Once again left with a storage unit piece of crap that nobody wanted and was just in too good of shape to just throw away I decided to create a cat feeding station. Having a cat and a dog means that your cat’s food cannot be on the ground (unless you have a VERY well-trained pooch!). I used this small media cabinet for about a year as my kitty’s safe place to eat before I finally tackled what turned out to be a very simple project.
I wish I had a before picture to show you (for drama purposes) but sadly I do not. I did want to show you what I had done anyway and I promise I will get better about the pictures (before, during, and after!)
There is a shelf for kitty goodies such as: cans, toys, and treats. A cabinet that holds that big old box of litter and large canister of food. I still need to add a hook to the side to hang the pooper scooper. I know I posted it incomplete, but you get the idea.
How I Made My Cat Feeding Station (if I can do it, anyone can!)
Remove all hardware (completely disassemble every piece that you can)
- Put all the small pieces in a safe place such as a shoe box, plastic baggie, etc.
- Get sanding. This particular piece did not need a lot of sanding, just enough to rough it up. It’s kind of a cheap piece, some wood, some particle board, some cardboard. (This piece of furniture was one of those, put it together yourself with the lettered stickers on each piece)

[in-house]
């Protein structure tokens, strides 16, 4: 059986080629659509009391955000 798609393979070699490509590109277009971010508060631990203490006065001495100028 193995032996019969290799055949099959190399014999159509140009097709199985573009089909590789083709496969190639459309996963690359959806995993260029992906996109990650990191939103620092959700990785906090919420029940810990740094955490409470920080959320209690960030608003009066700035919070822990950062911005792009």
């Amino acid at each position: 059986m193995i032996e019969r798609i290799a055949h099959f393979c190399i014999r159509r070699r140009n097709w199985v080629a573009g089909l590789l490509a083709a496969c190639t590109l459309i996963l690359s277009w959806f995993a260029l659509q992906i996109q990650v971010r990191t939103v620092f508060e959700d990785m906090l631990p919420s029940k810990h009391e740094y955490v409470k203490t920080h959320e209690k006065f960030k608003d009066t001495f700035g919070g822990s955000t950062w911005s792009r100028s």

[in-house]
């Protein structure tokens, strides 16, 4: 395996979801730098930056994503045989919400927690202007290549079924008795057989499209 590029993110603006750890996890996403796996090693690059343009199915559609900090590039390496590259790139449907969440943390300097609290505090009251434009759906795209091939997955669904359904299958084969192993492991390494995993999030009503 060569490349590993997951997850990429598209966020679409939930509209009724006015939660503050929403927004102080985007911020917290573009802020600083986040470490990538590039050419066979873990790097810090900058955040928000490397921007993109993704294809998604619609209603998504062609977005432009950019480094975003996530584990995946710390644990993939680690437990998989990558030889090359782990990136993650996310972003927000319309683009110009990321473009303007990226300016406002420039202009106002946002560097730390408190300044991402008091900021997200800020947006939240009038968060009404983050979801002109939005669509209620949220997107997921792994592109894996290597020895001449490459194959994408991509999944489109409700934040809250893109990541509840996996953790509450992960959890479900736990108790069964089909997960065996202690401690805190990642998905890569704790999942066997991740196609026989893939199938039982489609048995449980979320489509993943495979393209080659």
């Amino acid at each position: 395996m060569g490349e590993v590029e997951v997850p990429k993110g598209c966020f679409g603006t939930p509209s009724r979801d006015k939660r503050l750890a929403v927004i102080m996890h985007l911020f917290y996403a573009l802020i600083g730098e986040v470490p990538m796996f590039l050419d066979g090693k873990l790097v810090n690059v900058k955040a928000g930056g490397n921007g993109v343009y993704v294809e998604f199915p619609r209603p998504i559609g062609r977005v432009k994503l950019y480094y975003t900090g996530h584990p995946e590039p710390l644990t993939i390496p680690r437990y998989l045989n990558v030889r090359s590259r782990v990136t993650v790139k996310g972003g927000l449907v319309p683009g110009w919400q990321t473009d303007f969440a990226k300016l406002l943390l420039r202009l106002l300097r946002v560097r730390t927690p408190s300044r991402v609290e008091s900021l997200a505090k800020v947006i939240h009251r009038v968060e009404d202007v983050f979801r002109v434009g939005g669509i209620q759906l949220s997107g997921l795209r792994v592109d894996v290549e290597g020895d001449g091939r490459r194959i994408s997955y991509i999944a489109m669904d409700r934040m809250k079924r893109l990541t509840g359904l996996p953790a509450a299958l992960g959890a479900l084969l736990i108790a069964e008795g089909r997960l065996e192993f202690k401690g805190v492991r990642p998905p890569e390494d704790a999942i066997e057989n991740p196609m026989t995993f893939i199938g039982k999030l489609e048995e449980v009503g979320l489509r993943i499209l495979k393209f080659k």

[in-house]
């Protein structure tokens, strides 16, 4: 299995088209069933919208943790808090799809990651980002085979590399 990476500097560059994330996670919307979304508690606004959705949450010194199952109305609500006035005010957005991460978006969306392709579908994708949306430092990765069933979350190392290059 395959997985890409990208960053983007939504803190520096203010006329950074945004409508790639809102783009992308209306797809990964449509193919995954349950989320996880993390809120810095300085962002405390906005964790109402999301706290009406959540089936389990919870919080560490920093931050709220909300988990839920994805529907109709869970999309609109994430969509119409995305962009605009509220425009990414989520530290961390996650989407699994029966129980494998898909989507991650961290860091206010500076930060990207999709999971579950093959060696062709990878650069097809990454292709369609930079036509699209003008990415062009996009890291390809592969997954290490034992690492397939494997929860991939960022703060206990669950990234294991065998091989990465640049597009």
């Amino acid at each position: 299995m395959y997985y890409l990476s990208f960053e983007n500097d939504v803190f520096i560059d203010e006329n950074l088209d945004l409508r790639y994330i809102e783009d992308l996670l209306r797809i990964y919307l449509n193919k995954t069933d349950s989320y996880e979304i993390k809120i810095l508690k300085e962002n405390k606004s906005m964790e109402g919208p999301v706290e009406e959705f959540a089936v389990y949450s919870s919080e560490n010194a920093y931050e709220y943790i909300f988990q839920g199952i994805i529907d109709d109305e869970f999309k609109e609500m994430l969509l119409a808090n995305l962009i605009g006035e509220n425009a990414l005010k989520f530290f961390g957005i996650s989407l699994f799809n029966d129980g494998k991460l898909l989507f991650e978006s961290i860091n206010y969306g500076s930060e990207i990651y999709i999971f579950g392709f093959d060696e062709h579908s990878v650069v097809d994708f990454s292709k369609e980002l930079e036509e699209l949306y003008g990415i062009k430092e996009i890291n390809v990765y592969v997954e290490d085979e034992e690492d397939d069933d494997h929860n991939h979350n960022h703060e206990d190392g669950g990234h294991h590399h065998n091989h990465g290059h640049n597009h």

- I skipped the primer, probably shouldn’t have because it took 5 coats of paint to get it covered! Sheesh! (mental note: next time…USE PRIMER)
- I painted everything but the top. Yellow, yellow, yellow, yellow, and yellow. Like I said above, 5 coats of yellow and at least 4 hours dry time between coats. Phew!
- Black paint for the top (only took 3 coats)
- Stencil paw prints and kitty (I used carbon paper and traced my paw prints and cat outline, freehanded the rest)
- I wanted it to have a dirty, used, kinda weathered look so…
- After my kitty and prints were dry (I left it overnight), I mixed homemade decoupage with black paint to create a wash. This worked surprisingly well! Using a sponge brush, I brushed on my wash concoction and immediately wiped it off using a dry cloth. One hand sponge brush, one hand wiping cloth. Although I did not end up needing it, I would suggest having soapy water and a clean sponge handy in case you need to wash off any mistakes in a hurry.
- After everything was completely dried, I used Minwax Paste Finishing Wax to seal and protect it.
I am not a pro, this was one of my first painted pieces of furniture and I am proud of it. So far so good, we shall see how she holds up.
(We paid $50 for the entire unit. It was full of office supplies, some miscellaneous furniture, other crap and treasures. I used paint that we had on hand so the total cost for this project was next to nothing. I’ll take it!)